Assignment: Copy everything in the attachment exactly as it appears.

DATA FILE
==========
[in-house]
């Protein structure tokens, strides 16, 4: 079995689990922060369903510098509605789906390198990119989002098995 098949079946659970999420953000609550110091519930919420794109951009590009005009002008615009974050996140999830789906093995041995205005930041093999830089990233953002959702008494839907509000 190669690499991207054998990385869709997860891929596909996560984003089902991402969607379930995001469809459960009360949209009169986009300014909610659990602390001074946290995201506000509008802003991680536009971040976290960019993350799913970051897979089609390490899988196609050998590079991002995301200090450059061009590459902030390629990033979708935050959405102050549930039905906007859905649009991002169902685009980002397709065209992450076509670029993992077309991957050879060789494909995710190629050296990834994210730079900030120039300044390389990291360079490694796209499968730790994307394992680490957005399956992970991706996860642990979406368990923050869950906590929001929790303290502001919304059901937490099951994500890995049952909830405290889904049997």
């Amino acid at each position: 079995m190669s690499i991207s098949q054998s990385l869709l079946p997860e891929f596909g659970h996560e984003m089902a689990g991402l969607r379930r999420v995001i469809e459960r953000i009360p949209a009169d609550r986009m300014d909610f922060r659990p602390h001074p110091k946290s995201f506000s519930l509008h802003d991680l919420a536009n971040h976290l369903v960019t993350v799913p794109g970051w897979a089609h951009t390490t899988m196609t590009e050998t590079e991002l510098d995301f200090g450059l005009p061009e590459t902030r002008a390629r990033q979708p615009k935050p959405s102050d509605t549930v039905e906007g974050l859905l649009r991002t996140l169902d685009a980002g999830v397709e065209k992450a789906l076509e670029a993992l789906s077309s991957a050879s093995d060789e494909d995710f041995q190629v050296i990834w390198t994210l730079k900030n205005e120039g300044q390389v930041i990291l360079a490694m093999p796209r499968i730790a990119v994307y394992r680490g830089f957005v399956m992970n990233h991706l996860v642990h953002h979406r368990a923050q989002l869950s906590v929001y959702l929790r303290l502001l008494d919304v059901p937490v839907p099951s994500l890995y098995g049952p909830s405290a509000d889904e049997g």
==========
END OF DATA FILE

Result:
[in-house]
């Protein structure tokens, strides 16, 4: 079995689990922060369903510098509605789906390198990119989002098995 098949079946659970999420953000609550110091519930919420794109951009590009005009002008615009974050996140999830789906093995041995205005930041093999830089990233953002959702008494839907509000 190669690499991207054998990385869709997860891929596909996560984003089902991402969607379930995001469809459960009360949209009169986009300014909610659990602390001074946290995201506000509008802003991680536009971040976290960019993350799913970051897979089609390490899988196609050998590079991002995301200090450059061009590459902030390629990033979708935050959405102050549930039905906007859905649009991002169902685009980002397709065209992450076509670029993992077309991957050879060789494909995710190629050296990834994210730079900030120039300044390389990291360079490694796209499968730790994307394992680490957005399956992970991706996860642990979406368990923050869950906590929001929790303290502001919304059901937490099951994500890995049952909830405290889904049997």
């Amino acid at each position: 079995m190669s690499i991207s098949q054998s990385l869709l079946p997860e891929f596909g659970h996560e984003m089902a689990g991402l969607r379930r999420v995001i469809e459960r953000i009360p949209a009169d609550r986009m300014d909610f922060r659990p602390h001074p110091k946290s995201f506000s519930l509008h802003d991680l919420a536009n971040h976290l369903v960019t993350v799913p794109g970051w897979a089609h951009t390490t899988m196609t590009e050998t590079e991002l510098d995301f200090g450059l005009p061009e590459t902030r002008a390629r990033q979708p615009k935050p959405s102050d509605t549930v039905e906007g974050l859905l649009r991002t996140l169902d685009a980002g999830v397709e065209k992450a789906l076509e670029a993992l789906s077309s991957a050879s093995d060789e494909d995710f041995q190629v050296i990834w390198t994210l730079k900030n205005e120039g300044q390389v930041i990291l360079a490694m093999p796209r499968i730790a990119v994307y394992r680490g830089f957005v399956m992970n990233h991706l996860v642990h953002h979406r368990a923050q989002l869950s906590v929001y959702l929790r303290l502001l008494d919304v059901p937490v839907p099951s994500l890995y098995g049952p909830s405290a509000d889904e049997g």